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What The NRA Is Doing As Part Of Its Effort To Go Global


And we're going to take a moment now to examine the NRA's efforts to go global. The American lobby group, first chartered in the state of New York in 1871, is today forging ties in Brazil, in Australia, in Russia. Polly Mosendz writes about this for Bloomberg in an article titled "NRA Goes International In Its Mission To Defend Guns." Polly Mosendz, welcome to ALL THINGS CONSIDERED.

POLLY MOSENDZ: Thank you for having me.

KELLY: So walk us through some of your reporting. Take Brazil, where a new president, Jair Bolsonaro, has just taken office having made gun rights a big part of his campaign platform. Did he specifically embrace the NRA?

MOSENDZ: I think Bolsonaro was a great example of the internationalization of the National Rifle Association because Bolsonaro and his son in fact, who was part of his campaign, have really made an effort to make gun rights a tangible concept in Brazil, a country that does not have a Second Amendment the way that the U.S. does. So Bolsonaro said that guns are a guarantee to freedom. And this week, President Bolsonaro actually announced that Brazil will move to make it easier to purchase a firearm there. That's going to be a really big change for that country which leads the world in the rate of firearms deaths right now.

KELLY: And then let's touch briefly on Russia, where ties between the government and the NRA have been controversial, to say the least. The case of Maria Butina, the Russian national who cozied up to NRA leaders and who now admits that she was trying to influence Americans on behalf of the Kremlin, has made huge headlines here. Has the whole Butina episode harmed NRA outreach in Russia?

MOSENDZ: I think the Butina episode has brought a lot of attention to what that outreach looks like. And for a lot of people, that can be considered harmful because it's something that was really sort of happening under the radar before. And now that there's so much focus on this, now that she has plead guilty, people are really scrutinizing what the NRA's relationship looks like with Russian every different way - what it looks like at conferences, what it looks like with business dealings, what it looks like with Butina herself as well.

KELLY: Right, a lot of questions being raised here in the States about what the NRA knew and when about Russian efforts to influence U.S. politics. It's interesting because the NRA presents itself as all-American. It is the National Rifle Association, and the National refers to the nation of the United States. But can anyone anywhere in the world join the NRA?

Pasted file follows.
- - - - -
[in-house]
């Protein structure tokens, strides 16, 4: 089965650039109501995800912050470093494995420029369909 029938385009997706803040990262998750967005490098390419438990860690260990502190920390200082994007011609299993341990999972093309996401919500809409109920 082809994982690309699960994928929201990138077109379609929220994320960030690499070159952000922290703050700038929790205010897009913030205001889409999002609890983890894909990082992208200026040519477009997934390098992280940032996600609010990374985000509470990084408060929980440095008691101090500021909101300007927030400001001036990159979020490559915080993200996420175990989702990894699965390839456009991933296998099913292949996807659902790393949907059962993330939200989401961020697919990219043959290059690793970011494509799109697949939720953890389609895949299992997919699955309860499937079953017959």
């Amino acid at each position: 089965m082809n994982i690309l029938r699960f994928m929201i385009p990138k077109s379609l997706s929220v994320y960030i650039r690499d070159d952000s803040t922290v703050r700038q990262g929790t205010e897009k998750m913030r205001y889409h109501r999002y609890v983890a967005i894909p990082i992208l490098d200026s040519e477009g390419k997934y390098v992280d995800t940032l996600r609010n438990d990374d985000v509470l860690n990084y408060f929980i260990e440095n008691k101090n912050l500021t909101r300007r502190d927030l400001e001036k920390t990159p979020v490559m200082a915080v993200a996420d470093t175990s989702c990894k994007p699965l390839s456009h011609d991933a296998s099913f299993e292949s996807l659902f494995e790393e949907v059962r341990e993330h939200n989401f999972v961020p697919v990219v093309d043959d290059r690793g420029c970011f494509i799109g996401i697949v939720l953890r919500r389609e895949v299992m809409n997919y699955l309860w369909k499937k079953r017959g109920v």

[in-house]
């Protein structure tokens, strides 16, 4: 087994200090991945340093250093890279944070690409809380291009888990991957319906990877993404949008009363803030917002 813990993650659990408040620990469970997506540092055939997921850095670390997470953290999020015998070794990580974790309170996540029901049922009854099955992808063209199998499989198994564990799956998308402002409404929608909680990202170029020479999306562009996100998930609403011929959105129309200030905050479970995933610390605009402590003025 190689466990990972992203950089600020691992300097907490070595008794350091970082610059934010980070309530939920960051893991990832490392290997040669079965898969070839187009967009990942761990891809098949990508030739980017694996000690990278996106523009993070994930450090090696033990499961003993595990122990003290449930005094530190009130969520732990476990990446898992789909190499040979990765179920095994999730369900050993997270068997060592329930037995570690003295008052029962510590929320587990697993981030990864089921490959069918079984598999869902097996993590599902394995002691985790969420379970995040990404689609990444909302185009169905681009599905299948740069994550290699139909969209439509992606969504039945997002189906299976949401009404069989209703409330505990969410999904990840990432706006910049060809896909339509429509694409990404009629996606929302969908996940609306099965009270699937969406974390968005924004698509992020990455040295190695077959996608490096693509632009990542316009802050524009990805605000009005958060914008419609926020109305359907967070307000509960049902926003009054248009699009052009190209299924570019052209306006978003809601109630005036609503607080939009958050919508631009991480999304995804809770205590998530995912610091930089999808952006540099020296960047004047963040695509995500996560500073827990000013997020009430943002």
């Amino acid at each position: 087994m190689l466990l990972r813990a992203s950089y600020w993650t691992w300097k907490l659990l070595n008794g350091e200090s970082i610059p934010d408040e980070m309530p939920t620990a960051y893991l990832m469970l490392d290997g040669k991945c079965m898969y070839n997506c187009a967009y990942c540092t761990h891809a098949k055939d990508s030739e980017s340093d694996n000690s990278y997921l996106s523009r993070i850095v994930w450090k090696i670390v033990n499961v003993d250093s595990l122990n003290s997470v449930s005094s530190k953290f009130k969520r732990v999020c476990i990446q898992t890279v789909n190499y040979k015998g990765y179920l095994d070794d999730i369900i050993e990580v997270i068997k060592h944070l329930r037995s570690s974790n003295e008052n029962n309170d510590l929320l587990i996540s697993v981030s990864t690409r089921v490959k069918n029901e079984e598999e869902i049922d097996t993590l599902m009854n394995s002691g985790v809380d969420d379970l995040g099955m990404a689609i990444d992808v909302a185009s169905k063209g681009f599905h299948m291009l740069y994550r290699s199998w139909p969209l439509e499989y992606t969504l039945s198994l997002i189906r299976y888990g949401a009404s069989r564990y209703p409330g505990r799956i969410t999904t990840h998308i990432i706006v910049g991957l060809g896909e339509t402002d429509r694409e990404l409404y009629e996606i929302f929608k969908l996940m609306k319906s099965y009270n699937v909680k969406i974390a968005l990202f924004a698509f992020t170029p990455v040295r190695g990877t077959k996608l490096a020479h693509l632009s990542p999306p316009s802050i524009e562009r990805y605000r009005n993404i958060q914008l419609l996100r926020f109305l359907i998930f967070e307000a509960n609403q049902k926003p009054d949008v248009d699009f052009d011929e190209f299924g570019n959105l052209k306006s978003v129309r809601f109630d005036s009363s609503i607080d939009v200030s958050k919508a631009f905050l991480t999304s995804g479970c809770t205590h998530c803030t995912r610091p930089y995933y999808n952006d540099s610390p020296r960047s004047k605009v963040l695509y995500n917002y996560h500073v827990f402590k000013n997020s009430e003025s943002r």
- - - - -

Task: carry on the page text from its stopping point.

MOSENDZ: So within reason, anyone can attempt to join the NRA. But donations are a little bit trickier.

KELLY: Ah, so you can join, but giving money to the NRA is tricky. Go on.

MOSENDZ: Exactly, specifically typically for political purposes. So if you're trying to influence an election from abroad as an NRA member, that's not allowed. But if you just want to join and receive their reading material, that is a much easier thing to do. And what we found out earlier this year because of a Senate inquiry is that there were in fact Russian nationals with Russian addresses that did have memberships to the NRA.

KELLY: The NRA, of course, advocates for the rights of gun owners. To what extent are the interests of gun manufacturers also a factor in this trend?

MOSENDZ: I think the interests of gun manufacturers are very notable to the NRA because that is an extension of gun ownership. No one will have a gun unless these companies are producing these firearms. And one thing to really keep in mind here is that about a third of the American gun market is not actually all-American. It's imports.

KELLY: And are there any numbers that we can put out there to contextualize this when we talk about the NRA's rising global reach?

MOSENDZ: Absolutely. We can look at Beretta, which is Italian, which pledged $1 million to the NRA starting in 2008. You can also look at Glock, the Austrian company, which also donated a really sizable amount. And executives from those two companies were actually brought into the Golden Ring of Freedom program, which is part of the NRA that's really reserved for their megadonors. And if we look at a small but really notable donation, we should look at Brazil's Taurus. With every firearm that's purchased in the United States, they give that firearm purchaser an NRA membership. So in 2017, there were 760,000 Taurus guns bought in America. That's 760,000 Taurus-purchased NRA memberships.

KELLY: Have you reached out to the NRA for comment on their global ambitions?

MOSENDZ: We always do. We have not heard back.

KELLY: Polly Mosendz, she writes for Bloomberg. Thanks very much.

MOSENDZ: Thank you. Transcript provided by NPR, Copyright NPR.